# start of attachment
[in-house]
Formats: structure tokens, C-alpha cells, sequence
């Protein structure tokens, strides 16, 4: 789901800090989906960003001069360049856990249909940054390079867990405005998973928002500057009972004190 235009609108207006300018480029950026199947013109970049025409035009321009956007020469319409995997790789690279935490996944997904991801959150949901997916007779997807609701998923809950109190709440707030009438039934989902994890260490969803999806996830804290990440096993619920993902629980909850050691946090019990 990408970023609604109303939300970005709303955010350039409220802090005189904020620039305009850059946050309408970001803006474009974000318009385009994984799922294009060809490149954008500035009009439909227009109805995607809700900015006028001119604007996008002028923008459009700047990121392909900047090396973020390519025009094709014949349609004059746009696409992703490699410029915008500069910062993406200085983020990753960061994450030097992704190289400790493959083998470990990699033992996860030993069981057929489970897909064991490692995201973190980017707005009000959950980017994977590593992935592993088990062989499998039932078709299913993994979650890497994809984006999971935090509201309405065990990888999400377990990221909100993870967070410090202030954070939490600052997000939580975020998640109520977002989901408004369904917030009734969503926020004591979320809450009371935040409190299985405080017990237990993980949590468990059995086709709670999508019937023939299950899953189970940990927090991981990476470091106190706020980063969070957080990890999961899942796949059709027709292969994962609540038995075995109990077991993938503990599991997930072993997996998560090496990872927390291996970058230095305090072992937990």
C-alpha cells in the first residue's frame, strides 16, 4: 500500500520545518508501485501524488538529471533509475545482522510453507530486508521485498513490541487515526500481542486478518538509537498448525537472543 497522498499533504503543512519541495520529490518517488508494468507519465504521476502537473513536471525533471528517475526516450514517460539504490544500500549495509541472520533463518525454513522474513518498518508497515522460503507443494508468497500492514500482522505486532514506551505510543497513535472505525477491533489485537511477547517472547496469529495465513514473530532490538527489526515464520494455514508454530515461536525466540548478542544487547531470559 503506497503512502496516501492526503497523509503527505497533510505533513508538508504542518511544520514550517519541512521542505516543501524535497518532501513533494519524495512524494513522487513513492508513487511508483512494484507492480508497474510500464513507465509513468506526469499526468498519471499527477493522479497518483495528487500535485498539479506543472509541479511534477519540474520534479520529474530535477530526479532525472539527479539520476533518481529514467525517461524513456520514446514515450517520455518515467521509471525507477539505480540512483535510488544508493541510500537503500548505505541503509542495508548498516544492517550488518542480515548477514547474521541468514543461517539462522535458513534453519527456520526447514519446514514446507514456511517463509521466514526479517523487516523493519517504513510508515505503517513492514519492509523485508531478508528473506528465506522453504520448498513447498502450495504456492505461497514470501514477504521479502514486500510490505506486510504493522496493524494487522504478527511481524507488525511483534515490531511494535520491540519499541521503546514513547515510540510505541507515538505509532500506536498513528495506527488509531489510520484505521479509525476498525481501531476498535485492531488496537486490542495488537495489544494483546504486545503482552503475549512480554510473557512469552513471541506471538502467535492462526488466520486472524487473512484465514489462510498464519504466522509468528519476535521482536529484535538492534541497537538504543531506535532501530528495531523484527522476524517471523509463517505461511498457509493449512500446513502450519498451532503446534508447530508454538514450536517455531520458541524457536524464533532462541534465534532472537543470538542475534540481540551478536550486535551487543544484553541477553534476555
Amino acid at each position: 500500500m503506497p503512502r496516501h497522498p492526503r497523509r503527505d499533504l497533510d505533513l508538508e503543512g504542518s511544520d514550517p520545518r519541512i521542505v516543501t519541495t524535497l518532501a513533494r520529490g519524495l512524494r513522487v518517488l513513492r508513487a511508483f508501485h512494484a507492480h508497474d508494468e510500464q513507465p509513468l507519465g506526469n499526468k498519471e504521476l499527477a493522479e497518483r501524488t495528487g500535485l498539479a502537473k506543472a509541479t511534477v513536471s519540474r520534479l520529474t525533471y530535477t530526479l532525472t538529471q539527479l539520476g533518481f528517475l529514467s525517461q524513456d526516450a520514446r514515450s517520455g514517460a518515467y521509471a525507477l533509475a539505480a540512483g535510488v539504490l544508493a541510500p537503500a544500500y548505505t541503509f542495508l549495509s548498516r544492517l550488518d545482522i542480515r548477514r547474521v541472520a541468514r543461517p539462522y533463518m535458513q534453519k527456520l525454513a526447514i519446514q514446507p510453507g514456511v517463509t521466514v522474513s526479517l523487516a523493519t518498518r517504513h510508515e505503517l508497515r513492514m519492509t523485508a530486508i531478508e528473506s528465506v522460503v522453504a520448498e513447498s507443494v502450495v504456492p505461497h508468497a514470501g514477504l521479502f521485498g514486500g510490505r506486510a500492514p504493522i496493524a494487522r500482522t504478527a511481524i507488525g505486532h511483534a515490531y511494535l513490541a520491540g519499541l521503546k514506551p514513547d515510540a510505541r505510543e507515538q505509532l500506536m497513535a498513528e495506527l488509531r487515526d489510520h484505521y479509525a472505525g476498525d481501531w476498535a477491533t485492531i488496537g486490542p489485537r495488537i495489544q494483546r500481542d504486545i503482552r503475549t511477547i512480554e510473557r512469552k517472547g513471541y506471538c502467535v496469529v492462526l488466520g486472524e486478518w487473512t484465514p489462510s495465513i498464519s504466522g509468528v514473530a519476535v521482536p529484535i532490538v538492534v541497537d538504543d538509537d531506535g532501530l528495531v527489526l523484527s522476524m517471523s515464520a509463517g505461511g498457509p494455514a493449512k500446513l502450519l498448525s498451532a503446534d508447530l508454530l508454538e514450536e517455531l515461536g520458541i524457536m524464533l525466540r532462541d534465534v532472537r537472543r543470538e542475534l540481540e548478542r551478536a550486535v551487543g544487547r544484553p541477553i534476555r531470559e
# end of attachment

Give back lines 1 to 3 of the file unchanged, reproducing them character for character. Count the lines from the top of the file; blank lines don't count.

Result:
[in-house]
Formats: structure tokens, C-alpha cells, sequence
């Protein structure tokens, strides 16, 4: 789901800090989906960003001069360049856990249909940054390079867990405005998973928002500057009972004190 235009609108207006300018480029950026199947013109970049025409035009321009956007020469319409995997790789690279935490996944997904991801959150949901997916007779997807609701998923809950109190709440707030009438039934989902994890260490969803999806996830804290990440096993619920993902629980909850050691946090019990 990408970023609604109303939300970005709303955010350039409220802090005189904020620039305009850059946050309408970001803006474009974000318009385009994984799922294009060809490149954008500035009009439909227009109805995607809700900015006028001119604007996008002028923008459009700047990121392909900047090396973020390519025009094709014949349609004059746009696409992703490699410029915008500069910062993406200085983020990753960061994450030097992704190289400790493959083998470990990699033992996860030993069981057929489970897909064991490692995201973190980017707005009000959950980017994977590593992935592993088990062989499998039932078709299913993994979650890497994809984006999971935090509201309405065990990888999400377990990221909100993870967070410090202030954070939490600052997000939580975020998640109520977002989901408004369904917030009734969503926020004591979320809450009371935040409190299985405080017990237990993980949590468990059995086709709670999508019937023939299950899953189970940990927090991981990476470091106190706020980063969070957080990890999961899942796949059709027709292969994962609540038995075995109990077991993938503990599991997930072993997996998560090496990872927390291996970058230095305090072992937990």